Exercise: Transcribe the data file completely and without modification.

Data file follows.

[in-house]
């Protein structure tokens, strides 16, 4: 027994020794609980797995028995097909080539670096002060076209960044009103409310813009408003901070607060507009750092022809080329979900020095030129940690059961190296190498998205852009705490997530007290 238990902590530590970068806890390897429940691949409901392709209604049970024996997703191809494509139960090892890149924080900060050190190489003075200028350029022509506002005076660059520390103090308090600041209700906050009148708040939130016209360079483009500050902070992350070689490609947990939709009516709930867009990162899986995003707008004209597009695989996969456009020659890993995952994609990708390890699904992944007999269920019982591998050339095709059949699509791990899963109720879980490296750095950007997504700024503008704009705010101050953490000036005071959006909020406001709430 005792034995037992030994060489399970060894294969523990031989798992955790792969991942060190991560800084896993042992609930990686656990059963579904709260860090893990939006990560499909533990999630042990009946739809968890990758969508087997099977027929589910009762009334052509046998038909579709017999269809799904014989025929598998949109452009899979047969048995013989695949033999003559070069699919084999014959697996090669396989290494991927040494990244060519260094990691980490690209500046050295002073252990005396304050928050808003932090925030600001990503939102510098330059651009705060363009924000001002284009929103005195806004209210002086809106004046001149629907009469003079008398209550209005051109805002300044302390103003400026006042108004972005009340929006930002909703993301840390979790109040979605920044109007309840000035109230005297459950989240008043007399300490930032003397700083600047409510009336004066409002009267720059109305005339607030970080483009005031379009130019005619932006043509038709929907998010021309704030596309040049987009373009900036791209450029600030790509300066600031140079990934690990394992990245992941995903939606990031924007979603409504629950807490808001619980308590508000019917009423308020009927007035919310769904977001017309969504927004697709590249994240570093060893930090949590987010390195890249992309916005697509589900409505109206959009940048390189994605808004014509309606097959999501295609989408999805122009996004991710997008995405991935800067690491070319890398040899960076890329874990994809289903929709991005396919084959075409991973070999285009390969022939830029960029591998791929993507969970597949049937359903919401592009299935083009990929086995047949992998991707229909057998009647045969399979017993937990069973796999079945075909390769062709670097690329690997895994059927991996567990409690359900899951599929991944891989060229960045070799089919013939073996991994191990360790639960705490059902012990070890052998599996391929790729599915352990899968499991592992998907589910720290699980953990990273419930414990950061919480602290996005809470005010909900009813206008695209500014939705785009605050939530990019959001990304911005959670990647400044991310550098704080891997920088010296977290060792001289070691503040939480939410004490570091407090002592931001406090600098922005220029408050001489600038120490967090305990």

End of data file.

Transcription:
[in-house]
């Protein structure tokens, strides 16, 4: 027994020794609980797995028995097909080539670096002060076209960044009103409310813009408003901070607060507009750092022809080329979900020095030129940690059961190296190498998205852009705490997530007290 238990902590530590970068806890390897429940691949409901392709209604049970024996997703191809494509139960090892890149924080900060050190190489003075200028350029022509506002005076660059520390103090308090600041209700906050009148708040939130016209360079483009500050902070992350070689490609947990939709009516709930867009990162899986995003707008004209597009695989996969456009020659890993995952994609990708390890699904992944007999269920019982591998050339095709059949699509791990899963109720879980490296750095950007997504700024503008704009705010101050953490000036005071959006909020406001709430 005792034995037992030994060489399970060894294969523990031989798992955790792969991942060190991560800084896993042992609930990686656990059963579904709260860090893990939006990560499909533990999630042990009946739809968890990758969508087997099977027929589910009762009334052509046998038909579709017999269809799904014989025929598998949109452009899979047969048995013989695949033999003559070069699919084999014959697996090669396989290494991927040494990244060519260094990691980490690209500046050295002073252990005396304050928050808003932090925030600001990503939102510098330059651009705060363009924000001002284009929103005195806004209210002086809106004046001149629907009469003079008398209550209005051109805002300044302390103003400026006042108004972005009340929006930002909703993301840390979790109040979605920044109007309840000035109230005297459950989240008043007399300490930032003397700083600047409510009336004066409002009267720059109305005339607030970080483009005031379009130019005619932006043509038709929907998010021309704030596309040049987009373009900036791209450029600030790509300066600031140079990934690990394992990245992941995903939606990031924007979603409504629950807490808001619980308590508000019917009423308020009927007035919310769904977001017309969504927004697709590249994240570093060893930090949590987010390195890249992309916005697509589900409505109206959009940048390189994605808004014509309606097959999501295609989408999805122009996004991710997008995405991935800067690491070319890398040899960076890329874990994809289903929709991005396919084959075409991973070999285009390969022939830029960029591998791929993507969970597949049937359903919401592009299935083009990929086995047949992998991707229909057998009647045969399979017993937990069973796999079945075909390769062709670097690329690997895994059927991996567990409690359900899951599929991944891989060229960045070799089919013939073996991994191990360790639960705490059902012990070890052998599996391929790729599915352990899968499991592992998907589910720290699980953990990273419930414990950061919480602290996005809470005010909900009813206008695209500014939705785009605050939530990019959001990304911005959670990647400044991310550098704080891997920088010296977290060792001289070691503040939480939410004490570091407090002592931001406090600098922005220029408050001489600038120490967090305990």